Texas Redistricting Recap

texas-congressional-districts-27-35By Jim Ellis

Jan. 16, 2018 — Late last week, the US Supreme Court agreed to hear the Texas Republicans’ appeal of a San Antonio three-judge panel’s ruling that declared two of the state’s districts: TX-27 (Rep. Blake Farenthold, R-Corpus Christi) and TX-35 (Rep. Lloyd Doggett, D-Austin) unconstitutional for racial gerrymandering reasons.

Though we have now entered the decade’s fourth election cycle, we see four separate gerrymandering cases from the 2011 redistricting cycle still before the nation’s high court. It’s possible the top judicial panel has agreed to hear these cases, two brought by Republicans and two by Democrats, in order to make clear redistricting statements before the 2020 census sends us into the next full national redistricting cycle, a 50-state procedure that will consume most of 2021.

The major lawsuit that the court has already heard but has not yet announced a ruling, is the Wisconsin political gerrymandering case. There, Democrats claimed majority Republicans discriminated against them when the lines were drawn for partisan political reasons. The Supreme Court has never before ruled that political gerrymandering is unconstitutional. It is unknown exactly when the court’s ruling will be announced, but it is a virtual certainty that the release date will come before the current term ends at the end of June.

For the second time in two consecutive election cycles, the North Carolina lines have been invalidated. The congressional boundaries were re-drawn before the 2016 election for racial gerrymandering reasons. Now, the Democrats are returning with their political gerrymandering case. In the last re-draw, the state’s 10R-3D congressional delegation partisan ratio remained in tact.

Previously, the court also agreed to hear the Maryland Republicans’ claim that the state’s 6th District (Rep. John Delaney, D-Potomac) is politically gerrymandered.

In Wisconsin and Texas, the Supreme Court granted the two states a stay of the lower court rulings that invalidated the lines. No such motion came in Maryland because the state won the lower court ruling there, so the Republican plaintiffs are asking that their rejection be overturned. The state of North Carolina has also moved to stay the latest court ruling affecting their congressional and state legislative boundaries that the Supreme Court has agreed to hear, and a ruling could potentially come as early as this week on that particular motion.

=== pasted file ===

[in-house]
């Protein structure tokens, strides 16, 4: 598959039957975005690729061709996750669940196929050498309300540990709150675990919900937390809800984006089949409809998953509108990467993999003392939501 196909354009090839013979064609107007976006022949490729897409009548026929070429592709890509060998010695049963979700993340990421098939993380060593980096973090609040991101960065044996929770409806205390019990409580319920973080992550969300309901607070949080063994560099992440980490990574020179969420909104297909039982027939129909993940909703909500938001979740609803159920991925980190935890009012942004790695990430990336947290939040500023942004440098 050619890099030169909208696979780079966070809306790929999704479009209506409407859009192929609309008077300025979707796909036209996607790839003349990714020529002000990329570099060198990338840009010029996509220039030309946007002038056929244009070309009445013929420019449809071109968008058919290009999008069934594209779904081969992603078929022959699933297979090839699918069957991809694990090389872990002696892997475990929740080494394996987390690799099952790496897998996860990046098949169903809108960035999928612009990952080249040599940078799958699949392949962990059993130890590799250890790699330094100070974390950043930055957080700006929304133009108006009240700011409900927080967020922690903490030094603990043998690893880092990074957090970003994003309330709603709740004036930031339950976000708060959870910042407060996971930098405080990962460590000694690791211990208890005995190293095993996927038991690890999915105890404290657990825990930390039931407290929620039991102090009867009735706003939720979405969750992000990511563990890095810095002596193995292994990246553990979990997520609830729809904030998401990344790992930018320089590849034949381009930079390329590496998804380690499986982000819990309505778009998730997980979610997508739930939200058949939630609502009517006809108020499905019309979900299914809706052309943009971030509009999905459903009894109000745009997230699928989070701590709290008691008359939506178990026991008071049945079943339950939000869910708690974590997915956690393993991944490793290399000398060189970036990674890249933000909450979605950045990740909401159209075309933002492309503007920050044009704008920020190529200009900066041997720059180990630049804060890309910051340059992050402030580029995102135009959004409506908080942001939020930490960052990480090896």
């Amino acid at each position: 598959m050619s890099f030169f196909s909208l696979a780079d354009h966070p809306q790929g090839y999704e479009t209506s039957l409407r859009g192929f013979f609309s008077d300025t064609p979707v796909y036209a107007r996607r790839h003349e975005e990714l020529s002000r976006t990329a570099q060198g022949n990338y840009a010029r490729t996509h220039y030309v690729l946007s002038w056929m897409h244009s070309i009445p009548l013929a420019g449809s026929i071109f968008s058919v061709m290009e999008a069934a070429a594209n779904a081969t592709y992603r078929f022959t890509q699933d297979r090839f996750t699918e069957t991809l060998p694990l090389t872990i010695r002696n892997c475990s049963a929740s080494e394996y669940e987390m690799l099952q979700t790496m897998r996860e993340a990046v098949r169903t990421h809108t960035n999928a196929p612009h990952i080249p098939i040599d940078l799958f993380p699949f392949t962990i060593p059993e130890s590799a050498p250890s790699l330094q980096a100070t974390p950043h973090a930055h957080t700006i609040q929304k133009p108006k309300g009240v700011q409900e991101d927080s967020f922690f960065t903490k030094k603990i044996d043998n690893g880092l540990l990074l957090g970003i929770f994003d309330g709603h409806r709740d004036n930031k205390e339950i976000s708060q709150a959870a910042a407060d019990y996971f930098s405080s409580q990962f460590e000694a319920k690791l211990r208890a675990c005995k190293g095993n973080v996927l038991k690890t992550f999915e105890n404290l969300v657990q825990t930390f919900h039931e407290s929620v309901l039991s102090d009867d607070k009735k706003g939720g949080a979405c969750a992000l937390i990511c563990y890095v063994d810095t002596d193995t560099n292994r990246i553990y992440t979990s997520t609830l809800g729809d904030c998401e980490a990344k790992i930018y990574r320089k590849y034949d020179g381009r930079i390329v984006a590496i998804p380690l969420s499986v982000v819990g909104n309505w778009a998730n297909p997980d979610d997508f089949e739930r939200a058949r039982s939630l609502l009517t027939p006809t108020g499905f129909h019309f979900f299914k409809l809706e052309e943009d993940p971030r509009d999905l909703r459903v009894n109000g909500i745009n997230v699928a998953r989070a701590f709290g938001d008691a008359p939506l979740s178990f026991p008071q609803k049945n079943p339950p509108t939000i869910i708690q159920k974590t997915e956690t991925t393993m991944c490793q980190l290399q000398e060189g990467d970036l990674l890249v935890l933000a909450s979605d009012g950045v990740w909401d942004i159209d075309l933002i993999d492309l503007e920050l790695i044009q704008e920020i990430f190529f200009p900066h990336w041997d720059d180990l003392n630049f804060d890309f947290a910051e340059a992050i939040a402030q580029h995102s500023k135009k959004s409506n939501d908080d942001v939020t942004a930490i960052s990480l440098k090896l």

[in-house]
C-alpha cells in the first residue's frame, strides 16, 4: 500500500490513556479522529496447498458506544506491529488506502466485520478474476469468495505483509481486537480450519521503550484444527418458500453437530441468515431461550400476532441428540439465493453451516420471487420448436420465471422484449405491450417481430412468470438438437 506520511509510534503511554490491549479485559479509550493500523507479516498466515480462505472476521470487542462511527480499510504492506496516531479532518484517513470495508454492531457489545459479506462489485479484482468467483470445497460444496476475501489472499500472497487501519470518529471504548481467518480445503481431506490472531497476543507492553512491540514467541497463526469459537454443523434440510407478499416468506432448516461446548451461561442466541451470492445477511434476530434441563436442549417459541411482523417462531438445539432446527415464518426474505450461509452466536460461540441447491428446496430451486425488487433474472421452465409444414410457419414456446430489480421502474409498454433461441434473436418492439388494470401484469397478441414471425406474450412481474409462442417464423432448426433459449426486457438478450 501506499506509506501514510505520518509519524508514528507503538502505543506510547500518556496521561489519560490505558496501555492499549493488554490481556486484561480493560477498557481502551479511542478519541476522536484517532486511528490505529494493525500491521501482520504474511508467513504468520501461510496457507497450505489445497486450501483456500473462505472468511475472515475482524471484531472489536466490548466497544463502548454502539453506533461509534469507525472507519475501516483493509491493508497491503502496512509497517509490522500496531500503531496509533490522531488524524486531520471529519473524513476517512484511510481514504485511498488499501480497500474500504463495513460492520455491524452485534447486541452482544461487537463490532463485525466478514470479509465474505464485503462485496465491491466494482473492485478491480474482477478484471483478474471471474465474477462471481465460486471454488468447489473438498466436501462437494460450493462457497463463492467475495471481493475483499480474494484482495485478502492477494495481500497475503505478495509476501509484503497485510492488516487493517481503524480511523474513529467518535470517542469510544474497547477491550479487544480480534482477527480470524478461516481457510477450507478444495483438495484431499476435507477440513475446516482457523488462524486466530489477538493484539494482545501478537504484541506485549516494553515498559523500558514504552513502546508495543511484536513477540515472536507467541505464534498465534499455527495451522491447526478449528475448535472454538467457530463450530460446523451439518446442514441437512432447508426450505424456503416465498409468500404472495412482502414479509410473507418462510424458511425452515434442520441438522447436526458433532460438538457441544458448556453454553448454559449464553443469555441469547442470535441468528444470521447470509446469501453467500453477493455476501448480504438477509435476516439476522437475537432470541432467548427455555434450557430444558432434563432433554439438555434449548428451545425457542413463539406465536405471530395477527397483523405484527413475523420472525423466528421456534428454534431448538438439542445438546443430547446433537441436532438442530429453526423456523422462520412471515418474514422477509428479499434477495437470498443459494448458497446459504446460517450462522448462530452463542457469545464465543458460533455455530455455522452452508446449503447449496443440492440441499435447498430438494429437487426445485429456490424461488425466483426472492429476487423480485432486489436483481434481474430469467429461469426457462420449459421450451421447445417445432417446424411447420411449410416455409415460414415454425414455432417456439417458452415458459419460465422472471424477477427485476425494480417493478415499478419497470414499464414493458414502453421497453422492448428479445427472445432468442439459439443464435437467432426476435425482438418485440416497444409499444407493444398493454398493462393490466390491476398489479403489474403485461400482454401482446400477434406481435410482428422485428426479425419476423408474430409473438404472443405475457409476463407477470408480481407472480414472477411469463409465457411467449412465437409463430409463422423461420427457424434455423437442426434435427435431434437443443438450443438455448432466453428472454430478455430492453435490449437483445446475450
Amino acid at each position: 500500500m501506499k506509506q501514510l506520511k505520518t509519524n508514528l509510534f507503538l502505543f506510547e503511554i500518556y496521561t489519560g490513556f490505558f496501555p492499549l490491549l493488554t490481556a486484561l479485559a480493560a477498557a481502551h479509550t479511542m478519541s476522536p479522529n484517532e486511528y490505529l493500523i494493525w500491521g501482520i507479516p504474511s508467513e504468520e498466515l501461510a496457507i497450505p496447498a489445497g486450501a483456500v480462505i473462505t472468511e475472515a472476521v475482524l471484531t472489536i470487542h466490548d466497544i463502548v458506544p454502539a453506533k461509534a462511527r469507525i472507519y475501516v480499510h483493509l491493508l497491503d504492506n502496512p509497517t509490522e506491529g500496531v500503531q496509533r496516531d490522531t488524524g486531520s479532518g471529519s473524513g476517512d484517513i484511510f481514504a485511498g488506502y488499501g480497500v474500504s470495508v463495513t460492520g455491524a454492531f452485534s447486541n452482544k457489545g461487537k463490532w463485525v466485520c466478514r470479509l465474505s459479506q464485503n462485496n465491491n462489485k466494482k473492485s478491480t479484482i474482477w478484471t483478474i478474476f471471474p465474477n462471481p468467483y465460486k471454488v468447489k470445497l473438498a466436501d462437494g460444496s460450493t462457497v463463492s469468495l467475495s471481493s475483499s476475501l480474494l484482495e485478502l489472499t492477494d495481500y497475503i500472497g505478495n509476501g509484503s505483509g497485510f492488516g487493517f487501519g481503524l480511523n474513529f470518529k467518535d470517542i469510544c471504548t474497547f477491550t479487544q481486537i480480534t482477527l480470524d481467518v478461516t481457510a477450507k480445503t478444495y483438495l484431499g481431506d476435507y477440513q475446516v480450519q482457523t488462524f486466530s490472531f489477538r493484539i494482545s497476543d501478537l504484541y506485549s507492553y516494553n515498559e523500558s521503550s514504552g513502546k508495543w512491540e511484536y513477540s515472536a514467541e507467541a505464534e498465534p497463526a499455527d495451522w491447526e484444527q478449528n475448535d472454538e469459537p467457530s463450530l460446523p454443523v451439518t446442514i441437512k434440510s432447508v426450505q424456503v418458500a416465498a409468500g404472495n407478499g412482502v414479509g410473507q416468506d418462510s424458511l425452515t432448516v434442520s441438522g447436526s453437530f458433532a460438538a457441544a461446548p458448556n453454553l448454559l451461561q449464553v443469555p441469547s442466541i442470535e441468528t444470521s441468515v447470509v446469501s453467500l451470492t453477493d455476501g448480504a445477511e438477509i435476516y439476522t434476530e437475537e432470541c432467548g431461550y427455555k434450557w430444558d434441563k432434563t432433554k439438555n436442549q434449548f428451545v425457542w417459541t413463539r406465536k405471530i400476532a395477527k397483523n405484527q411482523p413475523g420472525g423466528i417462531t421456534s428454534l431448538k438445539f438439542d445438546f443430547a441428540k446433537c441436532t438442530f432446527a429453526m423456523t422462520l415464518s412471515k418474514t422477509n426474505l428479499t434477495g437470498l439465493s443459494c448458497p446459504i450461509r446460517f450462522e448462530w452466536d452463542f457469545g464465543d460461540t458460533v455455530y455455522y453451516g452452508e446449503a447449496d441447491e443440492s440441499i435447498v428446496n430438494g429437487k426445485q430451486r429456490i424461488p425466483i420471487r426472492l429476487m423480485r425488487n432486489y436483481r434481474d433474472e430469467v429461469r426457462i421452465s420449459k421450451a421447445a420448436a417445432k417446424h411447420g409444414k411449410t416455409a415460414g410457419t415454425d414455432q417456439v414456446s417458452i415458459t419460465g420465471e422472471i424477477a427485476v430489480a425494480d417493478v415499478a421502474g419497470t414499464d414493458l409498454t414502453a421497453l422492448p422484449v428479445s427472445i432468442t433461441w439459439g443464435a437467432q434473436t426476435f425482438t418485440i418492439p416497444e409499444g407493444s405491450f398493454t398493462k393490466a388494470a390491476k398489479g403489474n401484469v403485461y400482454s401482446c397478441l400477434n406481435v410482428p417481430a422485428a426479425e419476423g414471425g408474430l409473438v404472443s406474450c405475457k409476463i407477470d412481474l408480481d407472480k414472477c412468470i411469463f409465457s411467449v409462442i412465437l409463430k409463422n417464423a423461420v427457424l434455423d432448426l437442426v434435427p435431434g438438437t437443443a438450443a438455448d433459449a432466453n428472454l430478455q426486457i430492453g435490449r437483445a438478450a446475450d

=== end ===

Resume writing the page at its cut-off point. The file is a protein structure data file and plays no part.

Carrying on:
Last week, a Pennsylvania federal court ruled against the Democratic plaintiffs who claimed that the state’s 13R-5D map is a political gerrymander. But, Democrats have also filed a similar case in state court saying that the congressional map drawers, and those for the state House and Senate, engaged in political gerrymandering under the Constitution of the Commonwealth of Pennsylvania. In that case, the Democratic-controlled Pennsylvania State Supreme Court will be the eventual final arbiter.

The Wisconsin case appears to be the key to unraveling these competing case decisions, since the briefing and oral argument process has already been completed and only a final ruling awaits. How this will affect the remaining cases in Maryland, North Carolina, Texas, and possibly Pennsylvania, remains to be seen and will depend upon exactly what the court determines for Wisconsin.

Therefore, at this point in time, since the stays have been granted, the lower court rulings invalidating specific districts in Wisconsin and Texas are no longer in effect. If the court overturns the Wisconsin lower court ruling, then it is quite possible that none of the states’ maps before the high court will be redrawn. Pennsylvania is in a different situation because they still have a live case within the state judicial system, which could result in a re-draw before the 2018 election.

A victory for Democrats in Wisconsin will likely lead to a re-draw in that state, and the others with live cases previously mentioned will also likely be forced to create new maps. Such a ruling will likely open the door for further such cases from many states as both Democrats and Republicans will then be making political gerrymandering arguments in the places where they are in minority status.

Much more will soon be forthcoming on this important issue.

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